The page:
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Alberto Andreu Pinillos, PhD in Economics and Adjunct Professor of the School of Economics.
Nobel Economics 2017: What does Economics have to do with Psychology?
To answer the question with which I title this article, two theories can be used. The first is the traditional one: Economics and Psychology have little (or nothing) in common, because they are two opposing disciplines; (let us not forget that even today we continue teaching -and learning- with the traditional division between sciences and letters, between people and numbers... and that is how we have fared).
However, Richard H. Thaler, professor at the Booth School of Business, University of Chicago, has given us another answer: Economics and Psychology are intimately related. And, for establishing that connection, he has been awarded the 2017 award Nobel Prize for Economics . Thaler has been the first to break the (until now) false assumption that the economic decisions we make are driven exclusively by rational, depersonalized and selfish criteria, which seek economic performance as the only goal.Thaler has broken the classical economic theory that, historically, thought that irrational behavior is irrelevant in the Economics.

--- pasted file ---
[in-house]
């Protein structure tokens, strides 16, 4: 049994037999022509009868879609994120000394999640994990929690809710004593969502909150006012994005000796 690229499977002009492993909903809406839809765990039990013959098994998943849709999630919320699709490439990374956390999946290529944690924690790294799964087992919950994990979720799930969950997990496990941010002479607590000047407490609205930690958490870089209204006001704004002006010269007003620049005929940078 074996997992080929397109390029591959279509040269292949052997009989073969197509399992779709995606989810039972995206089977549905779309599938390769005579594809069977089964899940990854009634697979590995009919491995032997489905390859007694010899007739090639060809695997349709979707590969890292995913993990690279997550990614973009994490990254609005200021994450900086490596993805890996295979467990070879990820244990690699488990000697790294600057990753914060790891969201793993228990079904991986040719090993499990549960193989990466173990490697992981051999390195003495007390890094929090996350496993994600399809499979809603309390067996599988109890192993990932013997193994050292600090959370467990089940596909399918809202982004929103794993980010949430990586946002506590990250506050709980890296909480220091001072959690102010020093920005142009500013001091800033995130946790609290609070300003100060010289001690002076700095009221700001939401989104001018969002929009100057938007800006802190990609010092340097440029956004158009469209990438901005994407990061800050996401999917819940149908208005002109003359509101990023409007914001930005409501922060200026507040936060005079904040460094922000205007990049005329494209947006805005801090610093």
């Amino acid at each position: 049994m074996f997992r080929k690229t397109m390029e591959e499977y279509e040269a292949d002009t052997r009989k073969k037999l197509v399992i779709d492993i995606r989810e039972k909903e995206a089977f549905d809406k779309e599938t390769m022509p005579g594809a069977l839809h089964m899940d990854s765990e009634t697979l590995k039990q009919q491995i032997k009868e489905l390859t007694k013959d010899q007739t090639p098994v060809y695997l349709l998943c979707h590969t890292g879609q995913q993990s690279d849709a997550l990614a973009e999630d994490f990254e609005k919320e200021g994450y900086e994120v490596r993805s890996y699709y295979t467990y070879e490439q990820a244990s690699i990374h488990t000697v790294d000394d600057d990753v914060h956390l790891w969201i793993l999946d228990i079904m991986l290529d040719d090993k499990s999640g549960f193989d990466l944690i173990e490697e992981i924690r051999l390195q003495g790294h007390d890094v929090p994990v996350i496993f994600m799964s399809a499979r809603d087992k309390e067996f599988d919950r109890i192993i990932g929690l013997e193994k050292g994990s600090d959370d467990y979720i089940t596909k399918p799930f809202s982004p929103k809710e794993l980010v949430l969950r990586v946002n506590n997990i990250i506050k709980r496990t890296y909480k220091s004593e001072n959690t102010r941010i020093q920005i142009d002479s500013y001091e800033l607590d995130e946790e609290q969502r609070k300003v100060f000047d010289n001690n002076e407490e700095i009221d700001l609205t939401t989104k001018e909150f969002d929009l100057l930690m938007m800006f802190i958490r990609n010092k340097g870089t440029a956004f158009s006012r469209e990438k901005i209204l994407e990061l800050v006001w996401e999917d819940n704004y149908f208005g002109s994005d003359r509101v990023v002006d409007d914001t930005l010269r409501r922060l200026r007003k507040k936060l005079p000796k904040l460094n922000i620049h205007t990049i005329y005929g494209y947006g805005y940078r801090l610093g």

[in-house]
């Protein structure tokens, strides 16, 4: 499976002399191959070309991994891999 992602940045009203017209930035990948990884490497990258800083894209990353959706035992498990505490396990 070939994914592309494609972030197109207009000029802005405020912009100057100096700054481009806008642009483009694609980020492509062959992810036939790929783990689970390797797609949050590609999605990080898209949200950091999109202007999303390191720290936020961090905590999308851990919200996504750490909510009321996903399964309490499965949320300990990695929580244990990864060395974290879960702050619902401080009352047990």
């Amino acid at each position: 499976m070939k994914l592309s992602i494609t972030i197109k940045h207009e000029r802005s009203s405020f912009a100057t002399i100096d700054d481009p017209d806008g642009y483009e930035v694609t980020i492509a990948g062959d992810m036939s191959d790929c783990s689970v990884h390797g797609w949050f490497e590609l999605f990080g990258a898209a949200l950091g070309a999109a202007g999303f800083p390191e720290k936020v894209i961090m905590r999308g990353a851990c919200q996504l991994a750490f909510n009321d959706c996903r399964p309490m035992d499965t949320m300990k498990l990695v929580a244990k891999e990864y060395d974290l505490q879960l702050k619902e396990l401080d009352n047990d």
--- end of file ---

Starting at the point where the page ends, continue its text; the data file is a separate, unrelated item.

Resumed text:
Thaler, in one of his fundamental works, Todo lo que he aprendido con la psicología económica (Deusto), opens our eyes and tells us that the unpredictable, random and emotional factor that we human beings have is also relevant to understanding how people make our economic decisions.You only have to go out into the street (or look at yourself in the mirror) to understand that people, for better or worse, do not always decide according to rational criteria, but that, on many occasions, we are driven by impulses, by "desires, values, fears, prejudices or affections". This is Professor Thaler's field of study, a field that has come to be known as Economic Psychology.
Professor Thaler's research already has many practical applications. But now, in times of Artificial Intelligence and Big Data, allow me to ask a question: what investor would not like to have an algorithm that synthesizes the profile of people like Bill Gates, Steve Jobs or Elon Musk and apply it to those new entrepreneurs who turn to them in search of funding to launch "those impossible projects in which nobody, in their right mind, would invest a euro? Imagine now the potential of Thaler's work and of Economic Psychology.